As usual, I find the central star more interesting than the nebula. Like the caption says, the star, HD 192163, is a Wolf-Rayet star. The most famous and visually brightest such star in our skies is one of the components of the binary star Gamma-2 Velorum, also known as Regor.
wrote in his entry about Regor:
Wolf-Rayet stars, named after the astronomers who discovered them, are very rare and in an extremely advanced state of age. Enormously windy, they produce powerful emissions of radiation at particular colors. They have stripped off most of their mass, their outer hydrogen envelopes, and have exposed deep helium-rich layers heavily contaminated with the by-products of nuclear fusion. WR stars come in two flavors, nitrogen-rich and carbon-rich, Regor's belonging to the latter class.
Estimating from other stars, the O7 dwarf should have a luminosity of around 180,000 times that of the Sun, a temperature of 32,500 Kelvin, a radius of 13 solar, and a mass around 30 solar. The WR star is much hotter (57,000 to 70,000 Kelvin, most of the light coming out in the ultraviolet part of the spectrum) with a luminosity of 100,000 solar.
The windy WR star probably started with somewhere around 40 solar masses and has now stripped itself down by an unknown amount, perhaps to under 10
. Only a few million years old, the visually fainter Wolf-Rayet component is almost certainly in the last stages of preparing to blow up as a supernova.
I am now going to carefully contradict Professor Jim Kaler, and because I am an utter amateur, you have to take my objection for what it is worth. Professor Kaler said that the WR component of Gamma-2 Velorum is almost certainly in the last stages of preparing to blow up as a supernova
. Just before that, however, he said that the WR star has lost so much mass through its furious wind that now it may contain less than ten solar masses.
My careful objection is that it is the state of the core that makes a massive star go supernova. The reason why a massive star can build up heavier and heavier elements in its core is that the outer layers of the star are so massive that they keep pressing down on the core and compressing it, and thereby they keep driving up the core temperature. Each new fusion of an element heavier than the one before requires a higher core temperature than the one before. A massive star explodes as a supernova because it has driven its core temperature to the level needed to fuse silicon into iron. But since iron will not give off any energy through fusion, a star that has built up an iron core becomes catastrophically unbalanced until it explodes as a supernova. My question is whether a 10-solar-mass star that is furiously shredding mass can still compress its core enough and give its core a sufficiently high temperature to get silicon fusion going.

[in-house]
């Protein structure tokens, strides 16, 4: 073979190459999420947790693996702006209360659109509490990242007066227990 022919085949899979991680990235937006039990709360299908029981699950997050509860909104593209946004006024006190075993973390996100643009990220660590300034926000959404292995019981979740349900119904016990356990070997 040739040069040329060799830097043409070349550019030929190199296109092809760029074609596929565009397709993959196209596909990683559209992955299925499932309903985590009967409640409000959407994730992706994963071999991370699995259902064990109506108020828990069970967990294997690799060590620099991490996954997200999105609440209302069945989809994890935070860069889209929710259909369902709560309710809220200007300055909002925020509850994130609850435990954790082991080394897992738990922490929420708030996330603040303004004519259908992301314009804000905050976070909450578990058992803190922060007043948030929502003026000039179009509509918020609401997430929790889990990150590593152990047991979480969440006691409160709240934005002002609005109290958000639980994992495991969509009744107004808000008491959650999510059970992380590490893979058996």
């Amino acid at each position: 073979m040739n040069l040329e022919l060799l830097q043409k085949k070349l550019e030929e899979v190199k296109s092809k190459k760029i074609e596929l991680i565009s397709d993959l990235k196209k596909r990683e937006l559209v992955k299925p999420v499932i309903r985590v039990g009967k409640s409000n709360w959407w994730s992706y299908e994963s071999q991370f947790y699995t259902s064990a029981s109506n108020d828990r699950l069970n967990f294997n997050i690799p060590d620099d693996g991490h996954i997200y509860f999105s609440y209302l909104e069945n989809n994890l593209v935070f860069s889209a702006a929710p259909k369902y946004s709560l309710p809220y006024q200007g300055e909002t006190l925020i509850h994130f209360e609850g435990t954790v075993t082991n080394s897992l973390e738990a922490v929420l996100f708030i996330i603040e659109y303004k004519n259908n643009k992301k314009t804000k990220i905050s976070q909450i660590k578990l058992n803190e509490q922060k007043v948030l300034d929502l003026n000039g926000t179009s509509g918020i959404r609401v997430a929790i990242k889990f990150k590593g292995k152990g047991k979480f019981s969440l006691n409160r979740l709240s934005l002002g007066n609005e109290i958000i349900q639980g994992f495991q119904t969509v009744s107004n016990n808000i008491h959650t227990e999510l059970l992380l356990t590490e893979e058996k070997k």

My careful conclusion is that we can't be absolutely sure that furiously windy once-massive stars will retain enough mass to create the sort of core that will go supernova. So therefore we can't be absolutely certain that HD 192163 will ever go supernova. Perhaps HD 192163, even though it is a nitrogen-rich WN star instead of a carbon-rich WC star like the WR component of Gamma-2 Velorum, has lost so much mass that it will not be able to build up an iron core and explode.
Or, alternatively, if HD 192163 does explode in the future, maybe it will produce an underluminous supernova, like SN 1987A
. The progenitor of SN 1987A is known since it was located in the Large Magellanic Cloud and had been photographed before it exploded and had been labeled Sanduleak -69° 202. This star was a blue supergiant. It was much smaller than a typical red supergiant, and it was probably less massive, too. It had almost certainly passed through a red giant phase and lost mass there.
Sanduleak -69° 202 did retain enough mass to build up an iron core, but much of its outer mass had been lost and scattered, and its bang, for a supernova, was more like a whimper.